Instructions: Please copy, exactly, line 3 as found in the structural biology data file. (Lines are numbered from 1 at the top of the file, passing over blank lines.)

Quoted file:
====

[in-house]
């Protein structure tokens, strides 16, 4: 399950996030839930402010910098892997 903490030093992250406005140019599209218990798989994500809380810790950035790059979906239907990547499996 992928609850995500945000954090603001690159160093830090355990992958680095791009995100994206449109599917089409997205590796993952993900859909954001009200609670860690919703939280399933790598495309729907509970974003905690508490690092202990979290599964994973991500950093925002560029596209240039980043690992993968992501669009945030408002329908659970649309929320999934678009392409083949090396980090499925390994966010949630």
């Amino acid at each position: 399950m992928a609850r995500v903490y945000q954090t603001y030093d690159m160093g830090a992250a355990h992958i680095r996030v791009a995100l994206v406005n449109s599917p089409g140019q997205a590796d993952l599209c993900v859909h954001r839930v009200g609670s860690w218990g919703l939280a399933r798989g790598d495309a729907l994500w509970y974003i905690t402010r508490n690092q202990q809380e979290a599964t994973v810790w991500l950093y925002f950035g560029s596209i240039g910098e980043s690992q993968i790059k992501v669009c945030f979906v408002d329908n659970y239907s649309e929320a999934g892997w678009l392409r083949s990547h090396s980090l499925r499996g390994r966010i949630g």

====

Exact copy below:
């Amino acid at each position: 399950m992928a609850r995500v903490y945000q954090t603001y030093d690159m160093g830090a992250a355990h992958i680095r996030v791009a995100l994206v406005n449109s599917p089409g140019q997205a590796d993952l599209c993900v859909h954001r839930v009200g609670s860690w218990g919703l939280a399933r798989g790598d495309a729907l994500w509970y974003i905690t402010r508490n690092q202990q809380e979290a599964t994973v810790w991500l950093y925002f950035g560029s596209i240039g910098e980043s690992q993968i790059k992501v669009c945030f979906v408002d329908n659970y239907s649309e929320a999934g892997w678009l392409r083949s990547h090396s980090l499925r499996g390994r966010i949630g």